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New Drug Killed Breast Cancer

The new study found a method to treat Breast Cancer that can kill 95% to 100% of cancer cells in mice-based analogs, along with their metastases in the brain, lungs, liver, and bones. The new study was published in the journal Science Translational Medicine.

The new drug, called ErSO, rapidly shrinks even large tumors to undetectable sizes. The study went forward under the purview of scientists from the University of Illinois Urbana-Champaign. Biochemistry Professor David Shapiro, lead author of the study at the University said that even when a few Breast Cancer cells do survive, enabling tumors to regrow over several months, the tumors that regrow remain completely sensitive to retreatment with ErSO.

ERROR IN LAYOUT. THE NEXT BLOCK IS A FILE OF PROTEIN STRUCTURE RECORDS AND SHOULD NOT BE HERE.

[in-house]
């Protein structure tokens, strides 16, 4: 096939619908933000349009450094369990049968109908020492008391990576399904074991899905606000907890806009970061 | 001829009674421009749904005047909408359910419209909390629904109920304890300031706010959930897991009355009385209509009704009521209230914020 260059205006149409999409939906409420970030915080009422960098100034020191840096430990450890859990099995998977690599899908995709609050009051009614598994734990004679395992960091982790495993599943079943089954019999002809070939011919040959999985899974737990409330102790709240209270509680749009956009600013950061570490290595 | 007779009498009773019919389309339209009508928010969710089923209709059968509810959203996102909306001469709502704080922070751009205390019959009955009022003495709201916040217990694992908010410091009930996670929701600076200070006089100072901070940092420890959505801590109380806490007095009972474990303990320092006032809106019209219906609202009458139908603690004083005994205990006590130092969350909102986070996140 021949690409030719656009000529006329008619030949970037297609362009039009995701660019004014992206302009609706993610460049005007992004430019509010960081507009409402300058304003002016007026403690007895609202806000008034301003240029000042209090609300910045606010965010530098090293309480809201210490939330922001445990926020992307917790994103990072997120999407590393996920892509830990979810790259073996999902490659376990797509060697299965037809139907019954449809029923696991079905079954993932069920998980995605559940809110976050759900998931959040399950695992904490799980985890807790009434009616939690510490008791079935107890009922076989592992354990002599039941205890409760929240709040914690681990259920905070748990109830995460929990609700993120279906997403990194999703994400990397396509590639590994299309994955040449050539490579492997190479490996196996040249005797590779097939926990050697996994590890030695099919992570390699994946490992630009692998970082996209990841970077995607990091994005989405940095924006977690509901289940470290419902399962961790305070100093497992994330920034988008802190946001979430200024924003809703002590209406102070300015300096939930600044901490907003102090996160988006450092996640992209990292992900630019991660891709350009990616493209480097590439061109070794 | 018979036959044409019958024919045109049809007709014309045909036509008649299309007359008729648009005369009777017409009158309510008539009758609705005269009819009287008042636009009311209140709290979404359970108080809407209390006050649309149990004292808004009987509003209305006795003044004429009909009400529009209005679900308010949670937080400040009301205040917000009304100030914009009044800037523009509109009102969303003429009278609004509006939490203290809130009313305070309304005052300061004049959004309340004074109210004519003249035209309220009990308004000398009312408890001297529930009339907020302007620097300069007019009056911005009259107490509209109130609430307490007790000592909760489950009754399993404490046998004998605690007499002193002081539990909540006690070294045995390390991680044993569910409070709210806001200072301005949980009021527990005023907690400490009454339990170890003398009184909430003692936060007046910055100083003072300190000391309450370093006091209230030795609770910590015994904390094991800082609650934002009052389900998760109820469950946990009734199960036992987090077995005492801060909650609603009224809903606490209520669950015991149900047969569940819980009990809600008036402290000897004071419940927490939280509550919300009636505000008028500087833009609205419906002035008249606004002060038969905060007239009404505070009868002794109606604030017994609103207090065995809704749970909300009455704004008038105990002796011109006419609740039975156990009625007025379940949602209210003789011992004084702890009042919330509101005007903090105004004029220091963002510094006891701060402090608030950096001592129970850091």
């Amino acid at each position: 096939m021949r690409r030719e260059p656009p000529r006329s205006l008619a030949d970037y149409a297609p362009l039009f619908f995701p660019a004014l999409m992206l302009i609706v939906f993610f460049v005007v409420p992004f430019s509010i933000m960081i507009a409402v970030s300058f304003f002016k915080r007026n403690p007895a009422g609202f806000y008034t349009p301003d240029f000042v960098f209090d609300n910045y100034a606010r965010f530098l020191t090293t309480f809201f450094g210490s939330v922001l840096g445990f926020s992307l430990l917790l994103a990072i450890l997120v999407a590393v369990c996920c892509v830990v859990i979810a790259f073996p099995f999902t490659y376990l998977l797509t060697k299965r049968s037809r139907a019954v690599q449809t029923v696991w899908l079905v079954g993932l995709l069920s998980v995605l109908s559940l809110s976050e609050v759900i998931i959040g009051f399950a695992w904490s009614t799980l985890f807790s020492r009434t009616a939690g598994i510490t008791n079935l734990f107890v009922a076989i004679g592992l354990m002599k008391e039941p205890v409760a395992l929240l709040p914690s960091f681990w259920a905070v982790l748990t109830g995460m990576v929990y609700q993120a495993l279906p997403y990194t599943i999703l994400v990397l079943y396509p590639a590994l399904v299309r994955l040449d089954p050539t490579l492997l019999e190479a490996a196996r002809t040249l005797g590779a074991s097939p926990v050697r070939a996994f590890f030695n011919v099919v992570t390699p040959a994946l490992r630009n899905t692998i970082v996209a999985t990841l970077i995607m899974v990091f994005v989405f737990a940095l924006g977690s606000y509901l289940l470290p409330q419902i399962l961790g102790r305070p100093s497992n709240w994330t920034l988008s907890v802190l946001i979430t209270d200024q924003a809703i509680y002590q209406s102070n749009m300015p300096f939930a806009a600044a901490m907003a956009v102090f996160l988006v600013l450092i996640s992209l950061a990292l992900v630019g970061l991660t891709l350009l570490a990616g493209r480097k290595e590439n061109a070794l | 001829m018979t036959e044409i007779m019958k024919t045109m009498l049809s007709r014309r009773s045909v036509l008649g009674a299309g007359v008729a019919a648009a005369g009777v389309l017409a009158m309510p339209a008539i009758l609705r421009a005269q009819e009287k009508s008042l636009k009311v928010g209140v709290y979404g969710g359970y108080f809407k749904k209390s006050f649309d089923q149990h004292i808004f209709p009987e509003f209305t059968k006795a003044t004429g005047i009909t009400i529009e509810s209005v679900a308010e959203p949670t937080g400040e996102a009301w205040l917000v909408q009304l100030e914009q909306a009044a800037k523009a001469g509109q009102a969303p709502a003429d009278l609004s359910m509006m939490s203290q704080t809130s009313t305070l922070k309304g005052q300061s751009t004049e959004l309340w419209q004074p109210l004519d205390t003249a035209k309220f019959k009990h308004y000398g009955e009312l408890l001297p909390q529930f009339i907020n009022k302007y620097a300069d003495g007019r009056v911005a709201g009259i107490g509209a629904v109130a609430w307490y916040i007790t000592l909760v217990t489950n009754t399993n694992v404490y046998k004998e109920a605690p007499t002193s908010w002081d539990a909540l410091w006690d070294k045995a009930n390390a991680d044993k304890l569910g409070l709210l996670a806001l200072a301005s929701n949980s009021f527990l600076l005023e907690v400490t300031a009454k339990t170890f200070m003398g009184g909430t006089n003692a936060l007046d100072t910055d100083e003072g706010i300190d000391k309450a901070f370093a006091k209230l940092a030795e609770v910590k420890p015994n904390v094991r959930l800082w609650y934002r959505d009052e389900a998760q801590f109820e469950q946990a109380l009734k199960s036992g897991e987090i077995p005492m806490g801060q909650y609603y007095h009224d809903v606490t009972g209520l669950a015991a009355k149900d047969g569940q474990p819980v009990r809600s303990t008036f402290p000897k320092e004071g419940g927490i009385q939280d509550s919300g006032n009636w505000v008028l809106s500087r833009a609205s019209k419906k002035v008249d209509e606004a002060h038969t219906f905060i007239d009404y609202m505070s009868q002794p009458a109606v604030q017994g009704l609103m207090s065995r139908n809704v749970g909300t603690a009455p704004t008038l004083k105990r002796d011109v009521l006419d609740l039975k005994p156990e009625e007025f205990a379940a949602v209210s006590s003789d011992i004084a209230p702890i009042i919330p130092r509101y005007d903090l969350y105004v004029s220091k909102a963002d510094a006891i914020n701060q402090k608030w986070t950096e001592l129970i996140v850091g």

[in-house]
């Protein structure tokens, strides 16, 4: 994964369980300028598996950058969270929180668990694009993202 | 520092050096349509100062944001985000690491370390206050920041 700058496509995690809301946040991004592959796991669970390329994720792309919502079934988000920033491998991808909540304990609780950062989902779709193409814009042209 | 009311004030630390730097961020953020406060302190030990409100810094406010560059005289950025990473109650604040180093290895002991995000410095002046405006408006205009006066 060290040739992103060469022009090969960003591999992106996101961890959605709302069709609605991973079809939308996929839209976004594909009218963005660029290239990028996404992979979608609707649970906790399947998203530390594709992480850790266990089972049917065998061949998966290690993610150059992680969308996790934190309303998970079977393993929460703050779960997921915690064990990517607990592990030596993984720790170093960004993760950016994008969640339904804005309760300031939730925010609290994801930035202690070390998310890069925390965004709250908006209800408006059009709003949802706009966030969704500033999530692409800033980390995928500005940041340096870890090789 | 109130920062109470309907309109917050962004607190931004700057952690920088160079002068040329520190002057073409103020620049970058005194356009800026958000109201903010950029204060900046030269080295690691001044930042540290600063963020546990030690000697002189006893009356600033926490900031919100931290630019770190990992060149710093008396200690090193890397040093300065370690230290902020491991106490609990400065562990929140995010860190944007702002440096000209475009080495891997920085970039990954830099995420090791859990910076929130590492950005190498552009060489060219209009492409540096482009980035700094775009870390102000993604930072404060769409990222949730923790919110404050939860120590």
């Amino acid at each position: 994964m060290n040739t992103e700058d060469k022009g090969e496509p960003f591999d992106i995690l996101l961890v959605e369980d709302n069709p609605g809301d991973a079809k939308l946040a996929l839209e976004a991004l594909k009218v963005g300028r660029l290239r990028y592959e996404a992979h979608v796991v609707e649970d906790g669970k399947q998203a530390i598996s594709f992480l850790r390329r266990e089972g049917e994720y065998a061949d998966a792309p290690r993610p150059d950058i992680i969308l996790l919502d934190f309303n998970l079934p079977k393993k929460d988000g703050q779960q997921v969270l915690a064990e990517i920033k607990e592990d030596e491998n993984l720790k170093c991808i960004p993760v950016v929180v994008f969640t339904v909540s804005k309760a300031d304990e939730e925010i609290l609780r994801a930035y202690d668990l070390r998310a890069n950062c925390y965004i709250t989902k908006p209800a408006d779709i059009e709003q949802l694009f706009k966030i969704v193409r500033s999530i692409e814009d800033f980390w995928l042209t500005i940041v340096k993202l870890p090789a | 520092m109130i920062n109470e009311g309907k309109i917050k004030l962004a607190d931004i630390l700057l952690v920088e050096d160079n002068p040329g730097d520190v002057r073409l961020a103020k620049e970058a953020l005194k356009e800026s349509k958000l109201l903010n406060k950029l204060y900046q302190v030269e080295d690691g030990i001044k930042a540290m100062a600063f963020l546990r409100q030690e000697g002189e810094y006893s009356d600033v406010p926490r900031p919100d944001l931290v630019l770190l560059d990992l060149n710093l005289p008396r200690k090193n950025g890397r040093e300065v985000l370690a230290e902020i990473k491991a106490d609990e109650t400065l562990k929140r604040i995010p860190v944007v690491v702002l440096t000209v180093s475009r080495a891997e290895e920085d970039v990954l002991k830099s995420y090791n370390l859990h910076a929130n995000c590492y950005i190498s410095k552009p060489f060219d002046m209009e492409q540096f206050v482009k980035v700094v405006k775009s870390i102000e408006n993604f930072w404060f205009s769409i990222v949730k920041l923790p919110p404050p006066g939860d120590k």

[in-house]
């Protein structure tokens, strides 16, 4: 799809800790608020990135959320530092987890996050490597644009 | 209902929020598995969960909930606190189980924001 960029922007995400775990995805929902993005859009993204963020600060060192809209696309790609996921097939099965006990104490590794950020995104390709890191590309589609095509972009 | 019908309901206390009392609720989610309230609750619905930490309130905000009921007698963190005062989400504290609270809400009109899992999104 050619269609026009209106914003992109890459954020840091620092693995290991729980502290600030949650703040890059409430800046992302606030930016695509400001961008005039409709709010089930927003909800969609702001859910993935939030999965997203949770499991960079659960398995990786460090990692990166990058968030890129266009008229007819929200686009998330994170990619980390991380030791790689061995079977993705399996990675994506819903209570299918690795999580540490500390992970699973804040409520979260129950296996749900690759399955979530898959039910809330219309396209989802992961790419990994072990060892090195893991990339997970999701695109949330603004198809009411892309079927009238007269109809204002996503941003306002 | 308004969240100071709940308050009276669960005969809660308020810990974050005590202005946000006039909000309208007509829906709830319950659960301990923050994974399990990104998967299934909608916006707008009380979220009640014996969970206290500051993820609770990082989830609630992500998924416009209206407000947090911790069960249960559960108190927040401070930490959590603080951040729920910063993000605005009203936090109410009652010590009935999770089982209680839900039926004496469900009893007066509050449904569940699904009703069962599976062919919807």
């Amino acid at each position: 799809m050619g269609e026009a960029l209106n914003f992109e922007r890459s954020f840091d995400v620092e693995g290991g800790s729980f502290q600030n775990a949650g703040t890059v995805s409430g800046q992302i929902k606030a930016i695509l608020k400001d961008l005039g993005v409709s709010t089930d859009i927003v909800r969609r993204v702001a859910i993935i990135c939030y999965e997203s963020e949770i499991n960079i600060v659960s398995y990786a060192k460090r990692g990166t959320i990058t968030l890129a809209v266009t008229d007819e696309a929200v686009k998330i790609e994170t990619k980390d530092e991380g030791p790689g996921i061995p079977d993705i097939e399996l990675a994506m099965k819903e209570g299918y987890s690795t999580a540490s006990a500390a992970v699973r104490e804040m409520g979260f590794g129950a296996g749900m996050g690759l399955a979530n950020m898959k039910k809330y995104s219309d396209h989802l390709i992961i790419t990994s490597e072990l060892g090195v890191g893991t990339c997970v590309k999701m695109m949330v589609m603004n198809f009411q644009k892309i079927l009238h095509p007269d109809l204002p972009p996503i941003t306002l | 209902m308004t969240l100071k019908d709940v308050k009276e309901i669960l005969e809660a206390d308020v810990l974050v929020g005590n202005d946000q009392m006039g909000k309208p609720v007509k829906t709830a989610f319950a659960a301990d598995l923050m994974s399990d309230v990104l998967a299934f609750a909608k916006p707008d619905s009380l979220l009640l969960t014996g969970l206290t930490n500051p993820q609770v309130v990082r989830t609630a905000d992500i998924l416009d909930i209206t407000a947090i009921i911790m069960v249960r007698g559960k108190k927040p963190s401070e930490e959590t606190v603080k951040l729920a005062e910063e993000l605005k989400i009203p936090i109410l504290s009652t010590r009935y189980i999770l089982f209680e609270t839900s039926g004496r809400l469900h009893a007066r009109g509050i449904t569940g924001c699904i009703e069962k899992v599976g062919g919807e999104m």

The new drug ErSO caused the rapid destruction of most lung, bone and liver metastases and dramatic shrinkage of brain metastases. The tumors that have spread to other sites in the body are responsible for most Breast Cancer deaths. The behavior of the new drug is contingent on that of an estrogen receptor protein that’s present in the majority of breast tumors.

Once it binds to the estrogen receptor, ErSO clears the way for cancer cells to enter a rapid growth phase, while also protecting them from excess stress. This pathway is called the anticipatory Unfolded Protein Response which hastens the production of proteins that shield the cell from damage. Shapiro explained the a-UPR is already on, but running at a low level, in many Breast Cancer. It turns out that this pathway shields cancer cells from being killed off by anti-cancer drugs.The a-UPR pathway was initially discovered in 2014 by Shapiro and Neal Andruska, a former U. of I. medical scholar. The pair reported their development of a compound capable of pushing the a-UPR pathway into overdrive, which can kill Breast Cancer that contains estrogen receptors.

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